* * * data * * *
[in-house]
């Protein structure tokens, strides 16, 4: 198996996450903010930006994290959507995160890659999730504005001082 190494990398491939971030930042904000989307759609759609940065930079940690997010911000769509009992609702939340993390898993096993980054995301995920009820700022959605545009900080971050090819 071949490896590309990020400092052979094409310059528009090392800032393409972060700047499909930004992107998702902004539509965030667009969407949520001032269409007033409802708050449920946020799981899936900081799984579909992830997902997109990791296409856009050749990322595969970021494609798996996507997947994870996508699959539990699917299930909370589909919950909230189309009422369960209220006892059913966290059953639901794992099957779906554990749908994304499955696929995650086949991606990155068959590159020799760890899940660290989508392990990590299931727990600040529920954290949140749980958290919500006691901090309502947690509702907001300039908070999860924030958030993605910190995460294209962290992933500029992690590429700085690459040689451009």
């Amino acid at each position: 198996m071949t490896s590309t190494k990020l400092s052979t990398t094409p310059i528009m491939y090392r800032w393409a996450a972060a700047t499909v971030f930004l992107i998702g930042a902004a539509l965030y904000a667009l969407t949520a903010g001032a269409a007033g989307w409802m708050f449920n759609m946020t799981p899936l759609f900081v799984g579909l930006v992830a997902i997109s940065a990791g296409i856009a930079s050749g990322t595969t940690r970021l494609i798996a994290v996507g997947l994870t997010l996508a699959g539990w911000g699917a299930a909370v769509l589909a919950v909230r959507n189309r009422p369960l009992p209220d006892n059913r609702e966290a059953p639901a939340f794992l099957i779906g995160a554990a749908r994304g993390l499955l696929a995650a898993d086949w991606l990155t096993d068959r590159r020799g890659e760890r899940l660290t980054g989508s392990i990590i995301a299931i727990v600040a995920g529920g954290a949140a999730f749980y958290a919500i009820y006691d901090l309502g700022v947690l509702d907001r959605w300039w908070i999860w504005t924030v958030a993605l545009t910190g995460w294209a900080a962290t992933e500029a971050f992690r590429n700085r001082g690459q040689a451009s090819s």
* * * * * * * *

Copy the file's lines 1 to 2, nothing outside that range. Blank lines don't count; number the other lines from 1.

[in-house]
């Protein structure tokens, strides 16, 4: 198996996450903010930006994290959507995160890659999730504005001082 190494990398491939971030930042904000989307759609759609940065930079940690997010911000769509009992609702939340993390898993096993980054995301995920009820700022959605545009900080971050090819 071949490896590309990020400092052979094409310059528009090392800032393409972060700047499909930004992107998702902004539509965030667009969407949520001032269409007033409802708050449920946020799981899936900081799984579909992830997902997109990791296409856009050749990322595969970021494609798996996507997947994870996508699959539990699917299930909370589909919950909230189309009422369960209220006892059913966290059953639901794992099957779906554990749908994304499955696929995650086949991606990155068959590159020799760890899940660290989508392990990590299931727990600040529920954290949140749980958290919500006691901090309502947690509702907001300039908070999860924030958030993605910190995460294209962290992933500029992690590429700085690459040689451009």